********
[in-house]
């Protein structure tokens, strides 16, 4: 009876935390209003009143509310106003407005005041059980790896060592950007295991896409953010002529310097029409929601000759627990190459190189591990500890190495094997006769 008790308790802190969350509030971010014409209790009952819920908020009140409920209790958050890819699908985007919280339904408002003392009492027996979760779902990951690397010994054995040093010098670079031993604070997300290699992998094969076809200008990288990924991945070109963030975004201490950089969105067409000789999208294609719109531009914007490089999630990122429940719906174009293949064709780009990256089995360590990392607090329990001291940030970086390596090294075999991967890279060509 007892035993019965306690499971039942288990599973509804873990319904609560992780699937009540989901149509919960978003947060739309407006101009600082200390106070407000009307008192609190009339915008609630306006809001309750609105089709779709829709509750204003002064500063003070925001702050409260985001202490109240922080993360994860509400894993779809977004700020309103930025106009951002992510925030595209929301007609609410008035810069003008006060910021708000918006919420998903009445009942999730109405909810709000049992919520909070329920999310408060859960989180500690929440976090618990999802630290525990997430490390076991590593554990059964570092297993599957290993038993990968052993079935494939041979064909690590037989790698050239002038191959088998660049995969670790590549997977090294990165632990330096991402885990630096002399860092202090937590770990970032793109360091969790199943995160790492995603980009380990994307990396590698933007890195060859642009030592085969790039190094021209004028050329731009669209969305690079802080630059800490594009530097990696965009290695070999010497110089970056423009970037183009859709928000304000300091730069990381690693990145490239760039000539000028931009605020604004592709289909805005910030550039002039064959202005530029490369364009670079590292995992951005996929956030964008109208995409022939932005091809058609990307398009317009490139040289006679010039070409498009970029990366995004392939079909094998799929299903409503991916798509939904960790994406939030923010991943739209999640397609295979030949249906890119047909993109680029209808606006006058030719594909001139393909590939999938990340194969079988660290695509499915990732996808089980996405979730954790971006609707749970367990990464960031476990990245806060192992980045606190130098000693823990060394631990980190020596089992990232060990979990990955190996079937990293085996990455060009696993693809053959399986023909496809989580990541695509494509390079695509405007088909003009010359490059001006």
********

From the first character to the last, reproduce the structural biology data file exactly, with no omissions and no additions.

[in-house]
């Protein structure tokens, strides 16, 4: 009876935390209003009143509310106003407005005041059980790896060592950007295991896409953010002529310097029409929601000759627990190459190189591990500890190495094997006769 008790308790802190969350509030971010014409209790009952819920908020009140409920209790958050890819699908985007919280339904408002003392009492027996979760779902990951690397010994054995040093010098670079031993604070997300290699992998094969076809200008990288990924991945070109963030975004201490950089969105067409000789999208294609719109531009914007490089999630990122429940719906174009293949064709780009990256089995360590990392607090329990001291940030970086390596090294075999991967890279060509 007892035993019965306690499971039942288990599973509804873990319904609560992780699937009540989901149509919960978003947060739309407006101009600082200390106070407000009307008192609190009339915008609630306006809001309750609105089709779709829709509750204003002064500063003070925001702050409260985001202490109240922080993360994860509400894993779809977004700020309103930025106009951002992510925030595209929301007609609410008035810069003008006060910021708000918006919420998903009445009942999730109405909810709000049992919520909070329920999310408060859960989180500690929440976090618990999802630290525990997430490390076991590593554990059964570092297993599957290993038993990968052993079935494939041979064909690590037989790698050239002038191959088998660049995969670790590549997977090294990165632990330096991402885990630096002399860092202090937590770990970032793109360091969790199943995160790492995603980009380990994307990396590698933007890195060859642009030592085969790039190094021209004028050329731009669209969305690079802080630059800490594009530097990696965009290695070999010497110089970056423009970037183009859709928000304000300091730069990381690693990145490239760039000539000028931009605020604004592709289909805005910030550039002039064959202005530029490369364009670079590292995992951005996929956030964008109208995409022939932005091809058609990307398009317009490139040289006679010039070409498009970029990366995004392939079909094998799929299903409503991916798509939904960790994406939030923010991943739209999640397609295979030949249906890119047909993109680029209808606006006058030719594909001139393909590939999938990340194969079988660290695509499915990732996808089980996405979730954790971006609707749970367990990464960031476990990245806060192992980045606190130098000693823990060394631990980190020596089992990232060990979990990955190996079937990293085996990455060009696993693809053959399986023909496809989580990541695509494509390079695509405007088909003009010359490059001006």